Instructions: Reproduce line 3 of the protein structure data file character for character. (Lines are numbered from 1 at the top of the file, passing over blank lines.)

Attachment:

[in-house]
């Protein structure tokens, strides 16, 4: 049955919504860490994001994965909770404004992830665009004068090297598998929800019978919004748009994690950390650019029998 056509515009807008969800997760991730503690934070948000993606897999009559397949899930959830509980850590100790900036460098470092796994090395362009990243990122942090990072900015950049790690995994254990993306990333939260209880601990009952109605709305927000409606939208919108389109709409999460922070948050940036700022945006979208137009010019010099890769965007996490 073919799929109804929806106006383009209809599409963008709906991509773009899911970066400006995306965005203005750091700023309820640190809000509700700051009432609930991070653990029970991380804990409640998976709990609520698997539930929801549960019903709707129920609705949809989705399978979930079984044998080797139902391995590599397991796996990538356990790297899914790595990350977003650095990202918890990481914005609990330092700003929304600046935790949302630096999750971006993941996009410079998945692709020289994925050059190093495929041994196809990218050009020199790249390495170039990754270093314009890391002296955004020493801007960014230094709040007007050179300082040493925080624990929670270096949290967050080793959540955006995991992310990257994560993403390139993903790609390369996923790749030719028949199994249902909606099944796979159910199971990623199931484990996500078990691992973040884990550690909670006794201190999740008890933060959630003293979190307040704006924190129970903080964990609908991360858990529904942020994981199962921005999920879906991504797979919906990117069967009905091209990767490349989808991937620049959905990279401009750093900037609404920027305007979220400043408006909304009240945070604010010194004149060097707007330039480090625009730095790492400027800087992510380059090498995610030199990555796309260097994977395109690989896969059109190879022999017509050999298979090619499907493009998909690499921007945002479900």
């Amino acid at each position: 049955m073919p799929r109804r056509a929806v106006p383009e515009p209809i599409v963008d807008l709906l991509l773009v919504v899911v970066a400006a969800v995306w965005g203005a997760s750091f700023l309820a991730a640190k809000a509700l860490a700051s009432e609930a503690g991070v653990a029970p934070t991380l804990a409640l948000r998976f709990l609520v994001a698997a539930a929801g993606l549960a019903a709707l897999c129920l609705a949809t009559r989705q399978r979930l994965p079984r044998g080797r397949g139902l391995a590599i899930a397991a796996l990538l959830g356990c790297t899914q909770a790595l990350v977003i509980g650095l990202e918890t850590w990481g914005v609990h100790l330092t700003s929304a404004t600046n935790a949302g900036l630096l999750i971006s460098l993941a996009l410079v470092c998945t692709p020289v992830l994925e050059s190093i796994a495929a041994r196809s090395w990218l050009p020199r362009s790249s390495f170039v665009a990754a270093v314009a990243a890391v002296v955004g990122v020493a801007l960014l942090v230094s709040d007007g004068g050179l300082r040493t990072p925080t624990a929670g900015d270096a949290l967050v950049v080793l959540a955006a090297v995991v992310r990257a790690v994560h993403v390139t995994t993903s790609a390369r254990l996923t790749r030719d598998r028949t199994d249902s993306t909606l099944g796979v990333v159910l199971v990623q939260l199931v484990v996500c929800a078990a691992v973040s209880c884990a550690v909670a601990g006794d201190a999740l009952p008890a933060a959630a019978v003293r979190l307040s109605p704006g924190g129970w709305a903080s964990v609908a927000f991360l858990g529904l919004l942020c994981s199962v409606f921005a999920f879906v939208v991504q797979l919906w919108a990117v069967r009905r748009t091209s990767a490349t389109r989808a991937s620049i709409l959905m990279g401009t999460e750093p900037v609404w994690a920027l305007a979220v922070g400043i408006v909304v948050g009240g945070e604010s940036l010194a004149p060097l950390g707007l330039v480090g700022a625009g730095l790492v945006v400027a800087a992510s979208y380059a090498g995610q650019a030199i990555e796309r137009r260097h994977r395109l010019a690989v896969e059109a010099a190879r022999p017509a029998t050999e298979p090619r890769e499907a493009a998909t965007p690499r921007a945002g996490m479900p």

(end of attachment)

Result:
């Amino acid at each position: 049955m073919p799929r109804r056509a929806v106006p383009e515009p209809i599409v963008d807008l709906l991509l773009v919504v899911v970066a400006a969800v995306w965005g203005a997760s750091f700023l309820a991730a640190k809000a509700l860490a700051s009432e609930a503690g991070v653990a029970p934070t991380l804990a409640l948000r998976f709990l609520v994001a698997a539930a929801g993606l549960a019903a709707l897999c129920l609705a949809t009559r989705q399978r979930l994965p079984r044998g080797r397949g139902l391995a590599i899930a397991a796996l990538l959830g356990c790297t899914q909770a790595l990350v977003i509980g650095l990202e918890t850590w990481g914005v609990h100790l330092t700003s929304a404004t600046n935790a949302g900036l630096l999750i971006s460098l993941a996009l410079v470092c998945t692709p020289v992830l994925e050059s190093i796994a495929a041994r196809s090395w990218l050009p020199r362009s790249s390495f170039v665009a990754a270093v314009a990243a890391v002296v955004g990122v020493a801007l960014l942090v230094s709040d007007g004068g050179l300082r040493t990072p925080t624990a929670g900015d270096a949290l967050v950049v080793l959540a955006a090297v995991v992310r990257a790690v994560h993403v390139t995994t993903s790609a390369r254990l996923t790749r030719d598998r028949t199994d249902s993306t909606l099944g796979v990333v159910l199971v990623q939260l199931v484990v996500c929800a078990a691992v973040s209880c884990a550690v909670a601990g006794d201190a999740l009952p008890a933060a959630a019978v003293r979190l307040s109605p704006g924190g129970w709305a903080s964990v609908a927000f991360l858990g529904l919004l942020c994981s199962v409606f921005a999920f879906v939208v991504q797979l919906w919108a990117v069967r009905r748009t091209s990767a490349t389109r989808a991937s620049i709409l959905m990279g401009t999460e750093p900037v609404w994690a920027l305007a979220v922070g400043i408006v909304v948050g009240g945070e604010s940036l010194a004149p060097l950390g707007l330039v480090g700022a625009g730095l790492v945006v400027a800087a992510s979208y380059a090498g995610q650019a030199i990555e796309r137009r260097h994977r395109l010019a690989v896969e059109a010099a190879r022999p017509a029998t050999e298979p090619r890769e499907a493009a998909t965007p690499r921007a945002g996490m479900p």